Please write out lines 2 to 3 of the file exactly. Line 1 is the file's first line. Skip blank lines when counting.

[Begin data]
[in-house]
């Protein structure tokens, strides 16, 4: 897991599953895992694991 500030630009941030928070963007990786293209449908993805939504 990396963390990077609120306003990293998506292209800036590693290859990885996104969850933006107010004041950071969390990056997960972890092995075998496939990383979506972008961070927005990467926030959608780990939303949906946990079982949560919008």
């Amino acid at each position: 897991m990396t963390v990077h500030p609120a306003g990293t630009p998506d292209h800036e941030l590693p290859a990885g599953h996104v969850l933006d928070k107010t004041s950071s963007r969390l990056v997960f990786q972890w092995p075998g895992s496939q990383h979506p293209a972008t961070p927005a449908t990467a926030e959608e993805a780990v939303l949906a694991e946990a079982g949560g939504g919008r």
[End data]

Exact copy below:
């Protein structure tokens, strides 16, 4: 897991599953895992694991 500030630009941030928070963007990786293209449908993805939504 990396963390990077609120306003990293998506292209800036590693290859990885996104969850933006107010004041950071969390990056997960972890092995075998496939990383979506972008961070927005990467926030959608780990939303949906946990079982949560919008």
């Amino acid at each position: 897991m990396t963390v990077h500030p609120a306003g990293t630009p998506d292209h800036e941030l590693p290859a990885g599953h996104v969850l933006d928070k107010t004041s950071s963007r969390l990056v997960f990786q972890w092995p075998g895992s496939q990383h979506p293209a972008t961070p927005a449908t990467a926030e959608e993805a780990v939303l949906a694991e946990a079982g949560g939504g919008r």